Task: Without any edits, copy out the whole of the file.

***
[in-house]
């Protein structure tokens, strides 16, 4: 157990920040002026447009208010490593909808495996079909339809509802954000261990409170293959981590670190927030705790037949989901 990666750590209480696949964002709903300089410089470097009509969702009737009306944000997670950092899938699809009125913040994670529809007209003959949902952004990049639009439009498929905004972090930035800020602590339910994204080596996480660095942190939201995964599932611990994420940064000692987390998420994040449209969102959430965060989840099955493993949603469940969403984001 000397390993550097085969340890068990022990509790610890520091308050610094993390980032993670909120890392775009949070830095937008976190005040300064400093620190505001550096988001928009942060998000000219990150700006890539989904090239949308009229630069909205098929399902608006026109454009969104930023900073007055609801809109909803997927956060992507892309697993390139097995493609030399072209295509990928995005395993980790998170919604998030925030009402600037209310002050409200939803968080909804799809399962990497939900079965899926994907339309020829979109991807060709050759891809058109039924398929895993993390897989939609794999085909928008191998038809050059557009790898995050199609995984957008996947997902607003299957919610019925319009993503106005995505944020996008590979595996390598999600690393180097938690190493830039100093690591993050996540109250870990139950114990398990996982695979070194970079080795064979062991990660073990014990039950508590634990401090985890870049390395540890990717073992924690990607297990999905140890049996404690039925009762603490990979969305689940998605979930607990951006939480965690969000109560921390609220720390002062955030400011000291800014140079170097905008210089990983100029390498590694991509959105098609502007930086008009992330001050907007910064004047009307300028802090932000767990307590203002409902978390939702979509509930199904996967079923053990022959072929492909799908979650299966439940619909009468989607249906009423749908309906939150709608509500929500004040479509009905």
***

[in-house]
């Protein structure tokens, strides 16, 4: 157990920040002026447009208010490593909808495996079909339809509802954000261990409170293959981590670190927030705790037949989901 990666750590209480696949964002709903300089410089470097009509969702009737009306944000997670950092899938699809009125913040994670529809007209003959949902952004990049639009439009498929905004972090930035800020602590339910994204080596996480660095942190939201995964599932611990994420940064000692987390998420994040449209969102959430965060989840099955493993949603469940969403984001 000397390993550097085969340890068990022990509790610890520091308050610094993390980032993670909120890392775009949070830095937008976190005040300064400093620190505001550096988001928009942060998000000219990150700006890539989904090239949308009229630069909205098929399902608006026109454009969104930023900073007055609801809109909803997927956060992507892309697993390139097995493609030399072209295509990928995005395993980790998170919604998030925030009402600037209310002050409200939803968080909804799809399962990497939900079965899926994907339309020829979109991807060709050759891809058109039924398929895993993390897989939609794999085909928008191998038809050059557009790898995050199609995984957008996947997902607003299957919610019925319009993503106005995505944020996008590979595996390598999600690393180097938690190493830039100093690591993050996540109250870990139950114990398990996982695979070194970079080795064979062991990660073990014990039950508590634990401090985890870049390395540890990717073992924690990607297990999905140890049996404690039925009762603490990979969305689940998605979930607990951006939480965690969000109560921390609220720390002062955030400011000291800014140079170097905008210089990983100029390498590694991509959105098609502007930086008009992330001050907007910064004047009307300028802090932000767990307590203002409902978390939702979509509930199904996967079923053990022959072929492909799908979650299966439940619909009468989607249906009423749908309906939150709608509500929500004040479509009905």